The key foundational inquiry is whether the document was prepared in the course of "a regularly conducted business activity." The document must concern business activity.  In Hargett v. National Westminster Bank, 78 F.3d 836 (2d Cir. 1996), plaintiff, an african-american, was terminated from his position as an executive of the defendant bank after he allegedly retained a stripper to perform at an office meeting. Plaintiff alleged that he was terminated by reason of his race.  At trial, he sought to introduce a handwritten note allegedly prepared by a co-employee of the defendant bank in which the co-employee admitted that he had procured the services of the stripper.  The note was unsigned.  The district court denied plaintiff's offer of admission because plaintiff could not establish a foundation for its admissibility as a business record.  Indeed, it is hard to imagine that the letter was "a record of regularly conducted activity."  Moreover, plaintiff could not offer testimony concerning when and where the handwritten letter was prepared.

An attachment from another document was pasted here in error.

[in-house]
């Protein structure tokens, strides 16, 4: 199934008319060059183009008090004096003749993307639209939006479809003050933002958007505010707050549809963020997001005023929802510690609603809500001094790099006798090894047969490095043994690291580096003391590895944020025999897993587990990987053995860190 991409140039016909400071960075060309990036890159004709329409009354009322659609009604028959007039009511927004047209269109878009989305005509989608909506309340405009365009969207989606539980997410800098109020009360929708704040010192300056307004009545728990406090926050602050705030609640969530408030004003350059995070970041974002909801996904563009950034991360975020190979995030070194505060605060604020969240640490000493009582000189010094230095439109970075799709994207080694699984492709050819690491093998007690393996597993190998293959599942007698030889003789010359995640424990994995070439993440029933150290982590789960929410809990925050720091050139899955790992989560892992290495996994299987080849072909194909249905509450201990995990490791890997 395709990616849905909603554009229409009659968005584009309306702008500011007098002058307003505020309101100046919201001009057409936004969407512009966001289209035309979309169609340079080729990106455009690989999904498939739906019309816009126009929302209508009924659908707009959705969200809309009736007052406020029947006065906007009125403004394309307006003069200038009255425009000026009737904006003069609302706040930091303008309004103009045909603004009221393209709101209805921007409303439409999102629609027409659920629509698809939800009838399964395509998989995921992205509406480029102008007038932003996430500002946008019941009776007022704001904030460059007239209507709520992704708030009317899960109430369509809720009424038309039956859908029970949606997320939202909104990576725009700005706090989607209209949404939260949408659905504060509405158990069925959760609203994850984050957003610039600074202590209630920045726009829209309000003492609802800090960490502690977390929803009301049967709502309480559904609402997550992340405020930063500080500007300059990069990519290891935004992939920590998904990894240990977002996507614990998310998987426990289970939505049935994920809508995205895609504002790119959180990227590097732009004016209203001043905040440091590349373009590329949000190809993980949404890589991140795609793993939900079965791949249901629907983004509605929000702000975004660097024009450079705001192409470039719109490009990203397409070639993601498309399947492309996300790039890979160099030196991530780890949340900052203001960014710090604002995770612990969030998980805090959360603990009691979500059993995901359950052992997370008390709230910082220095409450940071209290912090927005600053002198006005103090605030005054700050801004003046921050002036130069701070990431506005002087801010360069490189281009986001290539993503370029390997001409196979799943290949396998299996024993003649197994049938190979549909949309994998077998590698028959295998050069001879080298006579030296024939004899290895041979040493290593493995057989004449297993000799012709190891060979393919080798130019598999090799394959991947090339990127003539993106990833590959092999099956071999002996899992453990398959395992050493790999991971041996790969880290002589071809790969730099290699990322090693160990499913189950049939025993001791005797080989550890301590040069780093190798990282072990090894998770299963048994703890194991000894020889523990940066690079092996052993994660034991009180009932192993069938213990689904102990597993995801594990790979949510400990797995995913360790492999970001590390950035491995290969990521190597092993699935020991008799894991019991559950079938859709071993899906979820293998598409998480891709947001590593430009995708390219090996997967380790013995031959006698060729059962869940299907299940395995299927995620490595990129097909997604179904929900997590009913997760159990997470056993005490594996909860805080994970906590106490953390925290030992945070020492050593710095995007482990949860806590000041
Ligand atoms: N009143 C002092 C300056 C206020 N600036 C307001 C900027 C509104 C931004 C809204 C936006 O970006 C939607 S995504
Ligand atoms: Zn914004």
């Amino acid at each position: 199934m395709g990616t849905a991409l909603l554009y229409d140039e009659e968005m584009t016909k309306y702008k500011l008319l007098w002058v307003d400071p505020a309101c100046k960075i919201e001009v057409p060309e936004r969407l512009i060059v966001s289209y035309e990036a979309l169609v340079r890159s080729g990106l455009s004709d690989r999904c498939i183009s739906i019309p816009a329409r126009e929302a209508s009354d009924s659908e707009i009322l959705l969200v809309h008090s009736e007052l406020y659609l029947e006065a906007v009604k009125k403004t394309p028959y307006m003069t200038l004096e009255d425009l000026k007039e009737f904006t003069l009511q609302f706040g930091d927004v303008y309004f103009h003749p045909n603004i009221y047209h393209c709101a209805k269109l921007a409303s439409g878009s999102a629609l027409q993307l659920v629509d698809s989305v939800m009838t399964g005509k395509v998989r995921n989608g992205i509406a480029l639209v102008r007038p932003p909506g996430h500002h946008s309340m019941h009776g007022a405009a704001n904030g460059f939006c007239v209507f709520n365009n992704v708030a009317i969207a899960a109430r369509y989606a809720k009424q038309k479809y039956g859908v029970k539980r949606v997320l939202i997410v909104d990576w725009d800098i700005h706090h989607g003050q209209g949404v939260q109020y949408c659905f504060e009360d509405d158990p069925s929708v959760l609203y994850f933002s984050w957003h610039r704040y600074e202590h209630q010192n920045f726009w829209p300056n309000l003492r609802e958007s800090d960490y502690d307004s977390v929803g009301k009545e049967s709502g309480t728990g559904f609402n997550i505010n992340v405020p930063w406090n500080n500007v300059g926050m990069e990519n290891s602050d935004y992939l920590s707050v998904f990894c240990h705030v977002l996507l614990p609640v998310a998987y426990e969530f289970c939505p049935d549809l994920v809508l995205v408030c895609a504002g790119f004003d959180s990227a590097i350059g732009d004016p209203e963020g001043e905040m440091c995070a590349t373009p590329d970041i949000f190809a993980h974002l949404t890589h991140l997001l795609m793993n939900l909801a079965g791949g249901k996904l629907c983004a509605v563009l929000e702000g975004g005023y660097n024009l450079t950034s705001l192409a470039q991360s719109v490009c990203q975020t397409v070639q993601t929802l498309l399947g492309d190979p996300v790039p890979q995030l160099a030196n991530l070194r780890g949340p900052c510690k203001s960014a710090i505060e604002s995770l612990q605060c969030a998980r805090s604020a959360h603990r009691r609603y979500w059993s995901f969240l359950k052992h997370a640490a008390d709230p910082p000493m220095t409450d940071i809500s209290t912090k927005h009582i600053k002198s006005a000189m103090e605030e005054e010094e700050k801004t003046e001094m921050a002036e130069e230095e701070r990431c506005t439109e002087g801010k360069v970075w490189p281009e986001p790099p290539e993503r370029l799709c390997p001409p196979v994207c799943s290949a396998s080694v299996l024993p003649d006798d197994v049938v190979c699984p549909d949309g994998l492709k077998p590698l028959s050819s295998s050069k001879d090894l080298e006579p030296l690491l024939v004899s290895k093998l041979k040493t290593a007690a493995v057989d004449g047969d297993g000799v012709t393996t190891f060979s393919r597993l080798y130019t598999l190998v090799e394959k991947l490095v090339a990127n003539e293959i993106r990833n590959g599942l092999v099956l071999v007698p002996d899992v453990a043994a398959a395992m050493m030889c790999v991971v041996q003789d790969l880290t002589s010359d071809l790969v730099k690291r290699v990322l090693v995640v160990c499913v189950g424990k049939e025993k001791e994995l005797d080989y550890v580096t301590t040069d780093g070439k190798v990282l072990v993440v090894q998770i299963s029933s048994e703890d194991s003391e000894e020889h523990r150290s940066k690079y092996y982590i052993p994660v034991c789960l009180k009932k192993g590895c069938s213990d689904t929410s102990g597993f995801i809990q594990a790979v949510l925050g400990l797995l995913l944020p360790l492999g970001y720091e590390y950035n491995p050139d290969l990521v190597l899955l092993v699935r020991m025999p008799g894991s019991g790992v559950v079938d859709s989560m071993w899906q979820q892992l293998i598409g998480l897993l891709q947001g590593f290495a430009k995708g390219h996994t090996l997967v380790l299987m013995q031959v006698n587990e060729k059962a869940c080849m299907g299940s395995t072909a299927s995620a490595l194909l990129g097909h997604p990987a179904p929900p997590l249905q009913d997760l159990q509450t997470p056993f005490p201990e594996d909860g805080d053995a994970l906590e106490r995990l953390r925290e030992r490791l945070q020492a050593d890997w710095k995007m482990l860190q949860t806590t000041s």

The business activity must also be regular.  In The Monotype Corporation, the defendant and plaintiff entered into a licensing agreement to allow plaintiff to distribute several of defendant's typefaces.  Plaintiff developed several typefaces independently and began selling them to purchasers.  Defendant claimed that plaintiff's typefaces were copies of its typefaces. Plaintiff sued to bar defendant from making such claims to plaintiff's customers, including Microsoft.  At trial, defendant sought to admit a report prepared by an employee of plaintiff's customer Microsoft concerning the similarities in several typefaces sold by plaintiff and defendant. The report was not a business record because it was not Microsoft's regular practice to prepare such reports. Id. at 449-50 (also excluding an electronic mail message which was a one-time event). 


    III.     The Chain Of Knowledge